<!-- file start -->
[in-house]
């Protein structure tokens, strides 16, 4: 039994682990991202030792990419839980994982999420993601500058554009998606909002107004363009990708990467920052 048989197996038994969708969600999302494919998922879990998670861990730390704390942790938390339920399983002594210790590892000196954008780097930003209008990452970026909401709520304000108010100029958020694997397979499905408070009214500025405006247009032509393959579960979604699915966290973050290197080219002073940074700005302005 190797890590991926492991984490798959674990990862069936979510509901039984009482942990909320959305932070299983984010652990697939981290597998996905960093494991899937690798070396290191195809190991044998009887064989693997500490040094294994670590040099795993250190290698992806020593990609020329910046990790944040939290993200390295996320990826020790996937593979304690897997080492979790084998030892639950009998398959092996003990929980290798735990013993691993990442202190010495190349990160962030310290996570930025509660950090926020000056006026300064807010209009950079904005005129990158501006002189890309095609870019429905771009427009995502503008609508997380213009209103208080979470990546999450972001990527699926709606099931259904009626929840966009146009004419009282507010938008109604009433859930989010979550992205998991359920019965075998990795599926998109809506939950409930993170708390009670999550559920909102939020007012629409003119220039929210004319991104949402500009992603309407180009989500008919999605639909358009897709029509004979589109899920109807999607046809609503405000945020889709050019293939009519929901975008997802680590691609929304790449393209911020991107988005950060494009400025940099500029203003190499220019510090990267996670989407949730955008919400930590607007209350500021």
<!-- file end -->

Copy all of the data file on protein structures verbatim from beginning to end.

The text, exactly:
[in-house]
């Protein structure tokens, strides 16, 4: 039994682990991202030792990419839980994982999420993601500058554009998606909002107004363009990708990467920052 048989197996038994969708969600999302494919998922879990998670861990730390704390942790938390339920399983002594210790590892000196954008780097930003209008990452970026909401709520304000108010100029958020694997397979499905408070009214500025405006247009032509393959579960979604699915966290973050290197080219002073940074700005302005 190797890590991926492991984490798959674990990862069936979510509901039984009482942990909320959305932070299983984010652990697939981290597998996905960093494991899937690798070396290191195809190991044998009887064989693997500490040094294994670590040099795993250190290698992806020593990609020329910046990790944040939290993200390295996320990826020790996937593979304690897997080492979790084998030892639950009998398959092996003990929980290798735990013993691993990442202190010495190349990160962030310290996570930025509660950090926020000056006026300064807010209009950079904005005129990158501006002189890309095609870019429905771009427009995502503008609508997380213009209103208080979470990546999450972001990527699926709606099931259904009626929840966009146009004419009282507010938008109604009433859930989010979550992205998991359920019965075998990795599926998109809506939950409930993170708390009670999550559920909102939020007012629409003119220039929210004319991104949402500009992603309407180009989500008919999605639909358009897709029509004979589109899920109807999607046809609503405000945020889709050019293939009519929901975008997802680590691609929304790449393209911020991107988005950060494009400025940099500029203003190499220019510090990267996670989407949730955008919400930590607007209350500021």